Gamers in any game are always seeking a slight advantage to stay on top of the meta. One simple approach to get ahead is to upgrade your gaming setup, but not everyone can do that because of the cost involved.
So, before you go out and buy new graphic cards or a fancy pro controller, see if you can improve your present setup. Controllers, for example, are often used and may not always withstand the test of time.
After a few years of use, there appears to be a lot of controller drift and input difficulties, at least with recent models. This becomes a serious issue if you’re playing a competitive game. How can you aim properly when your stick moves on its own or doesn’t record an input? This is known as the controller deadzone.
Here, we will discuss what a controller deadzone is and ways to find it and fix it. Read on to find out!
What is a Controller Deadzone?
When you push your analog stick in a specified direction on your controller, it doesn’t fully register input since it has a deadzone. Regardless of how hard you press the stick, the controller acts as though you aren’t pushing it all the way – if at all.
This causes several annoyances when playing video games. It doesn’t feel like your actions are fully transferring to the game when you try to move your character or the camera around.
Deadzones on controllers are easy to spot, but they’re a little more difficult to correct. Until recently, deadzones on controllers were an issue that you had to live with. Things have, thankfully, changed.
Finding and monitoring your controller deadzones is crucial to resolving the issue. In the next section, we will discuss the ways to find the deadzone and fit it.
How to Find Deadzones on Controllers
With an Xbox or a PS controller, it is not difficult to find out if you have a deadzone. Over time, you will realize that the left or right analog stick on your controller is not responding as effectively as it previously did. Your player in the game would act as though you had only pushed it halfway up every time you pushed it straight up (or in any other direction).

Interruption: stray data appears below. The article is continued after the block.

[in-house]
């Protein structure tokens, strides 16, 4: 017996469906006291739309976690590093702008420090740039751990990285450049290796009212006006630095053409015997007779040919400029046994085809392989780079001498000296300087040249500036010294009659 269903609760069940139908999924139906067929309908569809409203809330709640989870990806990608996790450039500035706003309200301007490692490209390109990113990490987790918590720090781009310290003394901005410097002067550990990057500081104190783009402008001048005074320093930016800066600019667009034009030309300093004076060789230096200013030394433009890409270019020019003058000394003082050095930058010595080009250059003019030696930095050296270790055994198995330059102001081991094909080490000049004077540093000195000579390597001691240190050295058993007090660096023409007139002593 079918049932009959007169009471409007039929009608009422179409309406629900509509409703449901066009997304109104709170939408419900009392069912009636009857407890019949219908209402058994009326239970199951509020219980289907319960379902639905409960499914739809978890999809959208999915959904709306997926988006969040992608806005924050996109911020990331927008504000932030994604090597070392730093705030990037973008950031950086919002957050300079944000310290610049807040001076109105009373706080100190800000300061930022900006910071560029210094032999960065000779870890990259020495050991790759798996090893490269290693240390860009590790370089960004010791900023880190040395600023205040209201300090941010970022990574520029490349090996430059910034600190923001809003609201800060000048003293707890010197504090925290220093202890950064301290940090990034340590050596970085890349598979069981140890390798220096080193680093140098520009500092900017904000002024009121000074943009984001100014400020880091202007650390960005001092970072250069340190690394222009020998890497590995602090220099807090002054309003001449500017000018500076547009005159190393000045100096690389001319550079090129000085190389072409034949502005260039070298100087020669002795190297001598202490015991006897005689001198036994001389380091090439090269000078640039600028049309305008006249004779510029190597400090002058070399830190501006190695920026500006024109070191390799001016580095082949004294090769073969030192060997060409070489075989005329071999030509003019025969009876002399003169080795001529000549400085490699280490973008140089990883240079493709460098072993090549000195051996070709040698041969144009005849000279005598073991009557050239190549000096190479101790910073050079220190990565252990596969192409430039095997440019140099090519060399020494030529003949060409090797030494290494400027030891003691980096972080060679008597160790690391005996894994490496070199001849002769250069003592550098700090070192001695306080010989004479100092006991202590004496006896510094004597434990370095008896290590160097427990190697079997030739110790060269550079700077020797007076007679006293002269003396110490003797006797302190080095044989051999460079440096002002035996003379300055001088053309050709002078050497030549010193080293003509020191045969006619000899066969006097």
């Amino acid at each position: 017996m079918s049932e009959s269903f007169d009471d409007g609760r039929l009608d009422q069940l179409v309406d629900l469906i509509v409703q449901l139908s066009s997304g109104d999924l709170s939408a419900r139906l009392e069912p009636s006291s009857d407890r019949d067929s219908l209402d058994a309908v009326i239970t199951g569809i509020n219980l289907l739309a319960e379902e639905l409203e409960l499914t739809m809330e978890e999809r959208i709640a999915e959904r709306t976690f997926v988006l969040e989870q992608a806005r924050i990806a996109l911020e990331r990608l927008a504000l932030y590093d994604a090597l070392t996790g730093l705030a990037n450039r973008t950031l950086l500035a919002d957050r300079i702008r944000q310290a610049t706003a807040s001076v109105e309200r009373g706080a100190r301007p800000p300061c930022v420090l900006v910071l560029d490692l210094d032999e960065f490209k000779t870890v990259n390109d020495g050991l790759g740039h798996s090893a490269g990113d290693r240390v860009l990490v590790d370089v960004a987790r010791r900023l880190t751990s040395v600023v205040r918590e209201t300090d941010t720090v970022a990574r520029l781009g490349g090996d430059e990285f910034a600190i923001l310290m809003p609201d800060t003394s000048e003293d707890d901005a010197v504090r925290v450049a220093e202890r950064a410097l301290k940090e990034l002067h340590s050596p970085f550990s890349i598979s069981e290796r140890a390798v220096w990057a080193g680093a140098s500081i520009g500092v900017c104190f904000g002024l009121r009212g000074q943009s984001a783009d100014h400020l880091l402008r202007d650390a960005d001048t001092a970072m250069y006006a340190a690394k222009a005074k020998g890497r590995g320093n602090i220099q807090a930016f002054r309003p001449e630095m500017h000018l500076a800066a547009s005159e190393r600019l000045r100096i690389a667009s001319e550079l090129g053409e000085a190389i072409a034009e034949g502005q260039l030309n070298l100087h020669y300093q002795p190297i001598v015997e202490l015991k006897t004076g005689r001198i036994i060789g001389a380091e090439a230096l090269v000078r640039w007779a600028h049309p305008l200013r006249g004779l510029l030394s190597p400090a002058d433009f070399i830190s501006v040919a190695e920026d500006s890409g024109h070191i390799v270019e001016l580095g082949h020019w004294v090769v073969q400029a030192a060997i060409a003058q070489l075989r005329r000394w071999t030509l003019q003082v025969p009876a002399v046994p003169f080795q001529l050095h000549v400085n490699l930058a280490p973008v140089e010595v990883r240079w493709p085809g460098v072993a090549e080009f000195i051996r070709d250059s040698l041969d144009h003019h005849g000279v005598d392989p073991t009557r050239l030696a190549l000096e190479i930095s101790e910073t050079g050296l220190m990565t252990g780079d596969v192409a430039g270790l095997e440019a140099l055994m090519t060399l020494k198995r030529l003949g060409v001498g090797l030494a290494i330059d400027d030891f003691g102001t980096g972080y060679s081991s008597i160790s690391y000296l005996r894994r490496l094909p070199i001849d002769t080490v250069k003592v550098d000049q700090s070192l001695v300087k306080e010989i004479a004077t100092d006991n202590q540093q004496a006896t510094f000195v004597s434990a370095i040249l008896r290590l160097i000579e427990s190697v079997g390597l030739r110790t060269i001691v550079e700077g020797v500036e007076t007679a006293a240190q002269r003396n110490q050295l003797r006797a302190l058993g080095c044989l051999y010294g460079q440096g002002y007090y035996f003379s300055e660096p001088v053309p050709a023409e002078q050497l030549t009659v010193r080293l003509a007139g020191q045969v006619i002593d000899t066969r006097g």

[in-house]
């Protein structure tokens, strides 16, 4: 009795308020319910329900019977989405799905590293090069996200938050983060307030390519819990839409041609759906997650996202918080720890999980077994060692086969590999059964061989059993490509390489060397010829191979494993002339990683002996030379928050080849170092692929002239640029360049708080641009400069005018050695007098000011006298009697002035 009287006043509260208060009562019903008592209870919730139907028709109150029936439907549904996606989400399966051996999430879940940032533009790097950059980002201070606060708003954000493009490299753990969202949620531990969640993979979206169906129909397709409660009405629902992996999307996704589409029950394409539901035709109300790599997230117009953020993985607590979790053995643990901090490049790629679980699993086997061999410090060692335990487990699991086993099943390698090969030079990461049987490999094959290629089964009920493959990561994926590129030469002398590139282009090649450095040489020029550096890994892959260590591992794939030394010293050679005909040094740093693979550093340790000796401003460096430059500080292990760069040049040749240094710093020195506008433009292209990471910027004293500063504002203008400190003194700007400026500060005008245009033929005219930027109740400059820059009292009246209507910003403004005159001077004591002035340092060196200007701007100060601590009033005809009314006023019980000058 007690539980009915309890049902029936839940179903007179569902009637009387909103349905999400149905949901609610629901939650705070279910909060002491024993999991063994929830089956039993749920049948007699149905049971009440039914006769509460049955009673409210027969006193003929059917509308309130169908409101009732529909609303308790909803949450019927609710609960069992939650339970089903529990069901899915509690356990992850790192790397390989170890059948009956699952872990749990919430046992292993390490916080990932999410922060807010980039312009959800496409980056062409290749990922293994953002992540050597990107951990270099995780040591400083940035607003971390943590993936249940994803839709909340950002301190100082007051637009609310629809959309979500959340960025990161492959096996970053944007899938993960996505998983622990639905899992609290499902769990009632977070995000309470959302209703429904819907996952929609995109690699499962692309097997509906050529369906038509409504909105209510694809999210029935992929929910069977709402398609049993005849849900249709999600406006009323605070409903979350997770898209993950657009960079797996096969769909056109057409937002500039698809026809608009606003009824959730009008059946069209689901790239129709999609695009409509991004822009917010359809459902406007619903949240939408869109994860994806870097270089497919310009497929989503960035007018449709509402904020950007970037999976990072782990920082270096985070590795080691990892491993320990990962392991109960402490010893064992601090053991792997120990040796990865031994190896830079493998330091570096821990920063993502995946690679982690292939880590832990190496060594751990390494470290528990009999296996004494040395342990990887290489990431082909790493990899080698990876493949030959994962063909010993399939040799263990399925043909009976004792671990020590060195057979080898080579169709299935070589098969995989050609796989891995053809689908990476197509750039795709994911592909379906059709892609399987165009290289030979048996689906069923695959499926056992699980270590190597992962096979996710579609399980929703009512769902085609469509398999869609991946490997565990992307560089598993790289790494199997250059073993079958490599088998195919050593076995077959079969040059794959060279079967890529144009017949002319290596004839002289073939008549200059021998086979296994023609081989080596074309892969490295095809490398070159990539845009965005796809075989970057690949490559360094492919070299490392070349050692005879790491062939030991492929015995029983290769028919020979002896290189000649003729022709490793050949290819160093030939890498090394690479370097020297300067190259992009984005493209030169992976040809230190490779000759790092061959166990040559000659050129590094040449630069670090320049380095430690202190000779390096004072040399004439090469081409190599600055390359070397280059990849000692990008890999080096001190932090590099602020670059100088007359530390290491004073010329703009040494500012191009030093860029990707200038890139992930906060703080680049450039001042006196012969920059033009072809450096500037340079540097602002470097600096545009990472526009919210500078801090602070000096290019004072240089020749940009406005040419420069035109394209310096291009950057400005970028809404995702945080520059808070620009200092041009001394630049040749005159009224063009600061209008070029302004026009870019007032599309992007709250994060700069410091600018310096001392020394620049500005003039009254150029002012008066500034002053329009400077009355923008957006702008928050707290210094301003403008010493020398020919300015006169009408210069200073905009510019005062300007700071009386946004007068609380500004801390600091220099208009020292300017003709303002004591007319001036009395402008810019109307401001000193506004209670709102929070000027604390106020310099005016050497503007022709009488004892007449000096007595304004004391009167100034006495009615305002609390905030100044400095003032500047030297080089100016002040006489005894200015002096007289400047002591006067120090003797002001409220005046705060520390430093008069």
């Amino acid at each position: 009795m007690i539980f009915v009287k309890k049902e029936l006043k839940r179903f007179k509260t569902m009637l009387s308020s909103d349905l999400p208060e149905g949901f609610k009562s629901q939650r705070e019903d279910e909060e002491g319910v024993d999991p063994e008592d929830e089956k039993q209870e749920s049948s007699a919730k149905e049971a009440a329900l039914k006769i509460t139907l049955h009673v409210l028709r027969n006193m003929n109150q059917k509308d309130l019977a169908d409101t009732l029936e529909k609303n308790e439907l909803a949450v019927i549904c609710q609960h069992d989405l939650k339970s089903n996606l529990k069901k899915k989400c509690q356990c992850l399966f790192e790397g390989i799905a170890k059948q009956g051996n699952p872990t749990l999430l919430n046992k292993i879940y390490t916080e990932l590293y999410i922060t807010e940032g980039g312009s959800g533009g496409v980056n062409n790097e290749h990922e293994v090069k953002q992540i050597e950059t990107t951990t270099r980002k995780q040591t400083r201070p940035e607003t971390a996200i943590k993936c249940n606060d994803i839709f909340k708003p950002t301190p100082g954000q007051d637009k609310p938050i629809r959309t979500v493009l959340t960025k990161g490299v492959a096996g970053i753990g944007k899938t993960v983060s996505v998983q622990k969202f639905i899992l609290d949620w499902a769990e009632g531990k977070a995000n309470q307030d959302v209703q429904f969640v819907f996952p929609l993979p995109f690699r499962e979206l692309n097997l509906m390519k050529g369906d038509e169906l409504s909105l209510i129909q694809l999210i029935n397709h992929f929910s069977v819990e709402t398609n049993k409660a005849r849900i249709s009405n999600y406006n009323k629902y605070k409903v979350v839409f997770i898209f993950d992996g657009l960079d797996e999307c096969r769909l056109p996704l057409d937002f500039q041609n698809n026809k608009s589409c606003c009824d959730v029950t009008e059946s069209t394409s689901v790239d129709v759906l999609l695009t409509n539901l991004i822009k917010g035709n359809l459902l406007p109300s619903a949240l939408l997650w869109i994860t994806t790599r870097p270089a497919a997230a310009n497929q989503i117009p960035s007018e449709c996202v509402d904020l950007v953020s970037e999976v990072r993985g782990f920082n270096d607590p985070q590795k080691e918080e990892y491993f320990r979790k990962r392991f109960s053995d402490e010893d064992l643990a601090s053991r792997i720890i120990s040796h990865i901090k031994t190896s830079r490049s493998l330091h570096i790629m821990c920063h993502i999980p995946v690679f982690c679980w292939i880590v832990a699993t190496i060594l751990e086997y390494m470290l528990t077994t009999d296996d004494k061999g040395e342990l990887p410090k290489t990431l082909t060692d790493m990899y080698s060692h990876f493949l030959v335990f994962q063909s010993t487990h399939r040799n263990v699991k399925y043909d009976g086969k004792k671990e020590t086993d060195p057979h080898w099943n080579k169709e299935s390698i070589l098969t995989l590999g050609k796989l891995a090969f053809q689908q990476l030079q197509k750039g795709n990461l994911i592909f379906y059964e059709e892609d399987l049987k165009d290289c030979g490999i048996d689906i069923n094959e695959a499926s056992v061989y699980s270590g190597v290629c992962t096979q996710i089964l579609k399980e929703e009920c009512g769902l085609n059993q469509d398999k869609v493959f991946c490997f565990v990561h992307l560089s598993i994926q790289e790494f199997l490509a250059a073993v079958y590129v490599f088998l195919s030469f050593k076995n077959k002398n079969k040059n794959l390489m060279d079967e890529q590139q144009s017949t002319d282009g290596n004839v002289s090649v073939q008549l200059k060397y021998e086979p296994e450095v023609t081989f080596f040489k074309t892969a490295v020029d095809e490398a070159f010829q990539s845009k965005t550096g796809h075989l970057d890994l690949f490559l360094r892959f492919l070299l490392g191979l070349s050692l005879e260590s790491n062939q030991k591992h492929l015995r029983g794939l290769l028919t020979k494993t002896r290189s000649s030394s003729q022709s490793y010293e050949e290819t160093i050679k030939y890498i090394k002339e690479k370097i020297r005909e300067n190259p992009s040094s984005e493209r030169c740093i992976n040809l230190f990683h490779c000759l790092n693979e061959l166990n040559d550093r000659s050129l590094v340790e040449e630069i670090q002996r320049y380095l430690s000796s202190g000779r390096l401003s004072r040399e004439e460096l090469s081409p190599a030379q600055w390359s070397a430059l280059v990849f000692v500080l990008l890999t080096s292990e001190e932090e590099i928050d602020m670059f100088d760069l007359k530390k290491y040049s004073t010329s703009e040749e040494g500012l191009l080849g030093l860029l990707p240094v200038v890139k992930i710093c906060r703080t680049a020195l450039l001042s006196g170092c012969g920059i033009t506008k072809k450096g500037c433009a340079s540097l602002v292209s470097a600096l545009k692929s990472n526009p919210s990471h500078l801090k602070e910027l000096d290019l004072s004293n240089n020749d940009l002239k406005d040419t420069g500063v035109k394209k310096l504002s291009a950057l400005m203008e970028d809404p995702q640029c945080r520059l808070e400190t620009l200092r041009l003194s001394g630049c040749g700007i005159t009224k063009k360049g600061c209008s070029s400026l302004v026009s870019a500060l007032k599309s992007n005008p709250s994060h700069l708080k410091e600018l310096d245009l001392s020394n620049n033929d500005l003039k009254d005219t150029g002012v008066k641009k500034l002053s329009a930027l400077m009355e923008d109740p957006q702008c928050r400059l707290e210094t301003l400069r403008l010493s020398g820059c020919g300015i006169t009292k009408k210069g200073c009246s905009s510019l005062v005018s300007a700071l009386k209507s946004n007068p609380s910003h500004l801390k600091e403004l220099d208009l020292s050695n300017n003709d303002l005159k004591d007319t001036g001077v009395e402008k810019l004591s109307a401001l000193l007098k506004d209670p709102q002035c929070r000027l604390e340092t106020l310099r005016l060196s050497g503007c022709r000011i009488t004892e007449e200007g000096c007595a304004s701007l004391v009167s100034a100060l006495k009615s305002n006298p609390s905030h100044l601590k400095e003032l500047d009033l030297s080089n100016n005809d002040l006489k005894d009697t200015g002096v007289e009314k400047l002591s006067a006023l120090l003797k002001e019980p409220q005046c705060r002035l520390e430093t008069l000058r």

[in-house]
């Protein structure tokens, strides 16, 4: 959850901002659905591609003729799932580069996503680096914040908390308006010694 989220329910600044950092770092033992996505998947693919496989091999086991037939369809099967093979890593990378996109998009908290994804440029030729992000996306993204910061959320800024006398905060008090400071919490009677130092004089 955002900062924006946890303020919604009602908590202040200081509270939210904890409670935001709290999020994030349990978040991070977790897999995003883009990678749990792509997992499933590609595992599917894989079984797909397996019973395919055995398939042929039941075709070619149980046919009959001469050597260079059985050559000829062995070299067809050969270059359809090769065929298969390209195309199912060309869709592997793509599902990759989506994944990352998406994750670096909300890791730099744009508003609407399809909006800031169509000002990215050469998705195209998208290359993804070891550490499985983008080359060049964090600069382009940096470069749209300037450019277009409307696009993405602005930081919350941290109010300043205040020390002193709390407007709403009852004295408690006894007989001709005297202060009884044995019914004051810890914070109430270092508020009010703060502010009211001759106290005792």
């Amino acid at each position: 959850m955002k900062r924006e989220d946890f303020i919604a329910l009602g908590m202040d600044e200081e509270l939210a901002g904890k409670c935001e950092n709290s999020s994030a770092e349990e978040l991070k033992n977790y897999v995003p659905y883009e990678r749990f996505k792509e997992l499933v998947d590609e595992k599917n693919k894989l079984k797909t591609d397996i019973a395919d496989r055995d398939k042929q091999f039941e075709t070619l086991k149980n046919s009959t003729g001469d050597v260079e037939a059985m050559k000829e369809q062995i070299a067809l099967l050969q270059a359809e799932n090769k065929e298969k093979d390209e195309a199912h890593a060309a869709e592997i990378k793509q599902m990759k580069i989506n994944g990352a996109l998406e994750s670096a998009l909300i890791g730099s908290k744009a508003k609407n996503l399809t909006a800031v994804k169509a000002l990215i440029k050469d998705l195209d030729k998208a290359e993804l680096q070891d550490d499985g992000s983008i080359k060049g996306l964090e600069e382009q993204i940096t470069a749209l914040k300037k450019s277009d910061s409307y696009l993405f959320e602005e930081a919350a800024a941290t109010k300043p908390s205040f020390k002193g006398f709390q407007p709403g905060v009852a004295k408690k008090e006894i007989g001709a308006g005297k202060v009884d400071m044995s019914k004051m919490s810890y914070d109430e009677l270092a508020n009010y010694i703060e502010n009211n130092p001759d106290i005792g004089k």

Gamers find it aggravating in competitive games. You can use a controller deadzone test like Gamepad Tester to help you with this. It’s web software that can identify controllers hooked to your PC and show up diagnostics for them automatically.
You’ll notice two crosshairs with white dots in the center once the diagnostics are activated. The white dots shift when you move the sticks on the analog stick testers.
When the dots are static, it’s fine if they “jitter” a little; just move the sticks about and check whether the dots match up with your motions.
How to Fix Deadzones on Controllers
Some games or platforms that enable you to correct for deadzone can quickly solve the problem; all you have to do now is determine how wide the deadzone is. Depending on your platform, there are many ways to achieve this.
Fix Deadzones on Steam
Steam is by far the most user-friendly mechanism for repairing deadzones on controllers. Go to the general controller settings once your controllers have been recognized. Then press the calibrate button.
You can now see how your controller motions are being recorded and, more crucially, adjust the settings to compensate.
It’s a little more difficult to fix deadzones on controllers beyond the software. Things are no longer made to last as they once were. The original analog stick on the Nintendo 64 sliced your palm up before breaking, and now controllers like the one you have on the PS5 will crumble if you just abuse them a little bit. The only viable long-term solution is to purchase a new controller. You may even disassemble it for repairs if you’re extremely technically inclined.
The cost-effective approach for most PC players, however, is to employ software to correct for a deadzone and return to a regular playing experience. After you’ve rectified that, double-check that all of your settings are working properly to compensate for the lack of accuracy.